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Gene Kelly - Genius of Interpretive Dance

Eugene Curran, better known as Gene Kelly (August 23, 1912 - February 2, 1996), became famous for his energetic and athletic dancing style. In actuality, he was a dancer, singer, choreographer, actor, film director and producer. He was good looking and played amiable characters which helped him become a likable star from the mid 1940s to the late 1950s.

He was born into a large family near Pittsburgh, Pennsylvania. His mother enrolled him and his brother James into dance classes when they were young, but they both dropped out quickly when teased that dance was for girls. By the time he was 15 he enrolled into dance classes again on his own accord, believing it would be a good way to meet girls.

Kelly went to Pennsylvania State College to study journalism, but the economy was bad so he was forced to drop out temporarily and help his family financially. He and his younger brother Fred worked to win money in local talent contests, and he performed in local nightclubs.

Later, he enrolled at the University of Pittsburgh, where he studied economics and joined in the school’s musical productions. His family opened up a dance school, and he assisted there as a teacher during this time. After college he went on to law school, but he dropped out shortly afterward to focus on performing.

Kelly was soon hired by Robert Alton as a dancer in Cole Porter’s Leave it to Me. Alton hired him again in One for the Money, where he was able to act, sing and dance in eight different routines. His first chance to do his own choreography was for The Time of Your Life, which earned a Pulitzer Prize. And in 1940 Kelly was the lead in Pal Joey, by Rodgers and Hart.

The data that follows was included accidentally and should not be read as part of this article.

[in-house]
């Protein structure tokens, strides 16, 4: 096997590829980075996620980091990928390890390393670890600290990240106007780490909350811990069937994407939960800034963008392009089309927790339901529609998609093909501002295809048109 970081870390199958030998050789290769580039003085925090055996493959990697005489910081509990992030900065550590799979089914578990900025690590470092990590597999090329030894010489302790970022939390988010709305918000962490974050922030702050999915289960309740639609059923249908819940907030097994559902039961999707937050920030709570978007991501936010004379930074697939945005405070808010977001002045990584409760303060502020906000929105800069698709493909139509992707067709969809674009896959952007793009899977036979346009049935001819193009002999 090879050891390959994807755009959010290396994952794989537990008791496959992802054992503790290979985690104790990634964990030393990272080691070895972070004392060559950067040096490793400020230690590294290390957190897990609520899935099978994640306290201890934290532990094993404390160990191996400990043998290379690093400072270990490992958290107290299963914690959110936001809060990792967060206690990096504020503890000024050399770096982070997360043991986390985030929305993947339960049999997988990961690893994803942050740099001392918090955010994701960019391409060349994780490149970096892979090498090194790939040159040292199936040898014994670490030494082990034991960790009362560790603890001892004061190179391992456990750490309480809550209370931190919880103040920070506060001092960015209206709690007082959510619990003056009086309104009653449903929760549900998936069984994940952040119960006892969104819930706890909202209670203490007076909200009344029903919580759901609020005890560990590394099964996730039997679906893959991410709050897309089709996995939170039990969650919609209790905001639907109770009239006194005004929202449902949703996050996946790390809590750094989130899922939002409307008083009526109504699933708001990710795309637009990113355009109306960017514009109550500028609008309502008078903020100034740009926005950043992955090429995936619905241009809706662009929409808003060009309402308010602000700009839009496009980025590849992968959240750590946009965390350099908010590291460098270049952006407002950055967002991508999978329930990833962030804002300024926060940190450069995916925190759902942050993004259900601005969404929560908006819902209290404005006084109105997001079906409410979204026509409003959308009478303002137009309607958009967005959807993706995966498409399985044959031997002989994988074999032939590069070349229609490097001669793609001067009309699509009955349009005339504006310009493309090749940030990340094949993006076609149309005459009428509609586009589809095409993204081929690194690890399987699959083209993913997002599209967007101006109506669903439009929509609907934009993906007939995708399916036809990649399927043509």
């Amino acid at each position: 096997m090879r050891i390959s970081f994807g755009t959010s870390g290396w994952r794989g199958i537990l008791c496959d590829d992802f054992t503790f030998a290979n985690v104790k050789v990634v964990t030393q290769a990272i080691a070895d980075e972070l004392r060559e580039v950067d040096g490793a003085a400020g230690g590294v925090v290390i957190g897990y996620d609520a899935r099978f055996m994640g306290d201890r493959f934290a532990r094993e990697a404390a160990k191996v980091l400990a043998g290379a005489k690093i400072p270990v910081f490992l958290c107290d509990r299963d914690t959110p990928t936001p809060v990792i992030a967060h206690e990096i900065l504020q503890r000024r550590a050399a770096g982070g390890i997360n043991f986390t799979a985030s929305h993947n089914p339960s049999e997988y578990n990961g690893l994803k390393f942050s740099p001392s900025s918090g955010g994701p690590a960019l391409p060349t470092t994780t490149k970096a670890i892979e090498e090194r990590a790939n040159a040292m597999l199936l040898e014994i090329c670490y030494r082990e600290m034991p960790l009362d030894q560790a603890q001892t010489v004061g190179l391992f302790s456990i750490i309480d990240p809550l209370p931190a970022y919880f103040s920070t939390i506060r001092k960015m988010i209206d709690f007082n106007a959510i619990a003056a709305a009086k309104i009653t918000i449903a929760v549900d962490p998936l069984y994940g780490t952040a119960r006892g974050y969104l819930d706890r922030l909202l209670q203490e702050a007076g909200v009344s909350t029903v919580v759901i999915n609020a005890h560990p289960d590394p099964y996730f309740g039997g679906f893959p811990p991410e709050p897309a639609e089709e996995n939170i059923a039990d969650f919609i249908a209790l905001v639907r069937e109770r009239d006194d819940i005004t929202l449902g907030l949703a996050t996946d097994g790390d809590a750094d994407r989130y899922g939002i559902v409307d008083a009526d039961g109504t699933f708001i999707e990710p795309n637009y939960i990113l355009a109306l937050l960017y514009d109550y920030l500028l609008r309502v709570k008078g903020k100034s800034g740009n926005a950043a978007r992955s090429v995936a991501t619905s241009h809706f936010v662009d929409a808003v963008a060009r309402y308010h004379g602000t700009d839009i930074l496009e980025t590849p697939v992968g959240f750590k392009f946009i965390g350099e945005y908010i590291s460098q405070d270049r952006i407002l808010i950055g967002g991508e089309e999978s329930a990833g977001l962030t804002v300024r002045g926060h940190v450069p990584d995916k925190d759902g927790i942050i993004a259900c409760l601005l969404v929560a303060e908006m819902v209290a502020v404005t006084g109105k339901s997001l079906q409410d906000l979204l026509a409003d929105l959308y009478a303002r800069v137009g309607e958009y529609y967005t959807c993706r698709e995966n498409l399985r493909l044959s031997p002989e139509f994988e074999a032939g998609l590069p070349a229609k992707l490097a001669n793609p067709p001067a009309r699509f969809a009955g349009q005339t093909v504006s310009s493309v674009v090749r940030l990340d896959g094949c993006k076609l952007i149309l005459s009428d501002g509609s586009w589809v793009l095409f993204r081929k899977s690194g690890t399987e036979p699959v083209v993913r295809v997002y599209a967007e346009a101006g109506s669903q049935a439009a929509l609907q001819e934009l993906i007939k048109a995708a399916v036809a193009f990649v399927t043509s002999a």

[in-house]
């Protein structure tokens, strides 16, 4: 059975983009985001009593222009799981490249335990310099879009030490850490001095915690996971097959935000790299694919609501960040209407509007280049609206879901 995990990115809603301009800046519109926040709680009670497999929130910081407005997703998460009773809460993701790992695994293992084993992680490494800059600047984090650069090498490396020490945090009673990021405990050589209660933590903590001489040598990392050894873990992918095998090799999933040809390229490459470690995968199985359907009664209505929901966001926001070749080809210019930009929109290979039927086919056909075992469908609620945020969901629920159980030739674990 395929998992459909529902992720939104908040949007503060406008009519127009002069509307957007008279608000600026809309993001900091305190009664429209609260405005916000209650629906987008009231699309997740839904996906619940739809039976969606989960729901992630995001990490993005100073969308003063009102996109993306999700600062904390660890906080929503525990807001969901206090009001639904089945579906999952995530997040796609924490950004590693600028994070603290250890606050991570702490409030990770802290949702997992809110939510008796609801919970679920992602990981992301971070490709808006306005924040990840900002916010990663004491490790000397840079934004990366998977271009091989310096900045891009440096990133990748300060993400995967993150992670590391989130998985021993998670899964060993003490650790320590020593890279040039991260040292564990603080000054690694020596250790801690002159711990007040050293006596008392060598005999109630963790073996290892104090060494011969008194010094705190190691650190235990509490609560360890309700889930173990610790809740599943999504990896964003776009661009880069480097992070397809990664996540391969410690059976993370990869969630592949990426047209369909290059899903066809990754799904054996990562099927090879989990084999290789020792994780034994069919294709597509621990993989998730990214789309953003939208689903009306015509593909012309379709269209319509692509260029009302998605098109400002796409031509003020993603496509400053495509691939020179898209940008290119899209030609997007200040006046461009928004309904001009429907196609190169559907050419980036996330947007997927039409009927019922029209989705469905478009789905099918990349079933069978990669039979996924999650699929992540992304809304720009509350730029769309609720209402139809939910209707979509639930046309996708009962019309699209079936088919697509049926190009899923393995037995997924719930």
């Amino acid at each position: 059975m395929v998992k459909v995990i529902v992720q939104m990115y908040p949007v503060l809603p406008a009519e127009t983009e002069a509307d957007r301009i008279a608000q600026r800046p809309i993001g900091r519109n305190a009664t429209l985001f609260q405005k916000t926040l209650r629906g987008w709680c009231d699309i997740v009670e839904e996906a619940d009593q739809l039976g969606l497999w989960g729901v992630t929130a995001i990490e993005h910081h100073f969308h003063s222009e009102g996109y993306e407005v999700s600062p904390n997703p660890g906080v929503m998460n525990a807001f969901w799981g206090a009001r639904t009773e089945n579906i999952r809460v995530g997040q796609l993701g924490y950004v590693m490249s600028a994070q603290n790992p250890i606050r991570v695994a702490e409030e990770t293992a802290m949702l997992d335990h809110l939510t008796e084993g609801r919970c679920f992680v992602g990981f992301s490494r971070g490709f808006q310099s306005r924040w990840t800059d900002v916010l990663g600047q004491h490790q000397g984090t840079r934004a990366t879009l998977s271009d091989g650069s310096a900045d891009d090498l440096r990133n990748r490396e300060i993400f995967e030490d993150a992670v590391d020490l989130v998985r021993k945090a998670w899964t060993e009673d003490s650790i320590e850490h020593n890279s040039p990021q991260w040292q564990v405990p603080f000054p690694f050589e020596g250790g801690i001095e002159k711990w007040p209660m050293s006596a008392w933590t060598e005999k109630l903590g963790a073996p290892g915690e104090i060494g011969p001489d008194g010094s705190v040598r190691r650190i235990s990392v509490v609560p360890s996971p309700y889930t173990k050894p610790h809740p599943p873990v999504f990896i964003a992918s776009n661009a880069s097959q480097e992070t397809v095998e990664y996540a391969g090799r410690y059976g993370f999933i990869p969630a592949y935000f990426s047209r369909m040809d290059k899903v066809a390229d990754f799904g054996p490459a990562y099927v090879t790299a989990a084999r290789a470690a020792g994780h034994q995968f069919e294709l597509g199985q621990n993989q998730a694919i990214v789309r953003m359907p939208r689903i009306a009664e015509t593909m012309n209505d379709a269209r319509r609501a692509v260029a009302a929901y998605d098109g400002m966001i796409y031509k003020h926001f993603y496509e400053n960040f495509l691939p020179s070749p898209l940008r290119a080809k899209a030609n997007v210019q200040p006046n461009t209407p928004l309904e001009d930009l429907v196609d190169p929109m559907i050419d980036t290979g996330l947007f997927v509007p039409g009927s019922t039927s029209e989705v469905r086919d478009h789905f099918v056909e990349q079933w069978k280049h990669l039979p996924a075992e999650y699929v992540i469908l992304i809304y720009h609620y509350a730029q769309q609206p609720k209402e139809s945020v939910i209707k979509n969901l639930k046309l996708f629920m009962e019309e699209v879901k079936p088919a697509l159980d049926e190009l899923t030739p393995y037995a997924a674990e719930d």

Kelly married Bonnie Blair in 1941. Together they became known for their radical politics. While he stood for what he believed in, many of his choices damaged his career potential. His marriage with Blair lasted 15 years and they had one child, Kerry, together.

In 1944 Kelly enlisted in the Navy. He was stationed in Washington, D.C., and it was his job to write and direct documentaries. When Kelly returned to Hollywood, he pushed to be more involved with directing his own films. Some were not as successful as others.

Kelly had tremendous success with An American In Paris, which won six Academy Awards. In 1952 he was the co-director, star and choreographer in Singin’ In the Rain, probably the most popular musical of all time.

Kelly was an avid sports fan and tried to bring athleticism into dance. He was very articulate about his wish to take the “sissy” image out of dance. He was known for his hard work, perfectionism, and unpredictable temper.

In 1960 Kelly married Jeanne Coyne, his choreographic assistant. He remained married to her until she died of leukemia in 1973. They had two young children together, Bridget and Tim. He tried to be a good father to his children and refused any work that would take him away from his home in Los Angeles. It was at this time that he made television guest appearances and children’s records.

He later went on to marry Patricia Ward, whom he remained married to until he died after a stroke in 1996.

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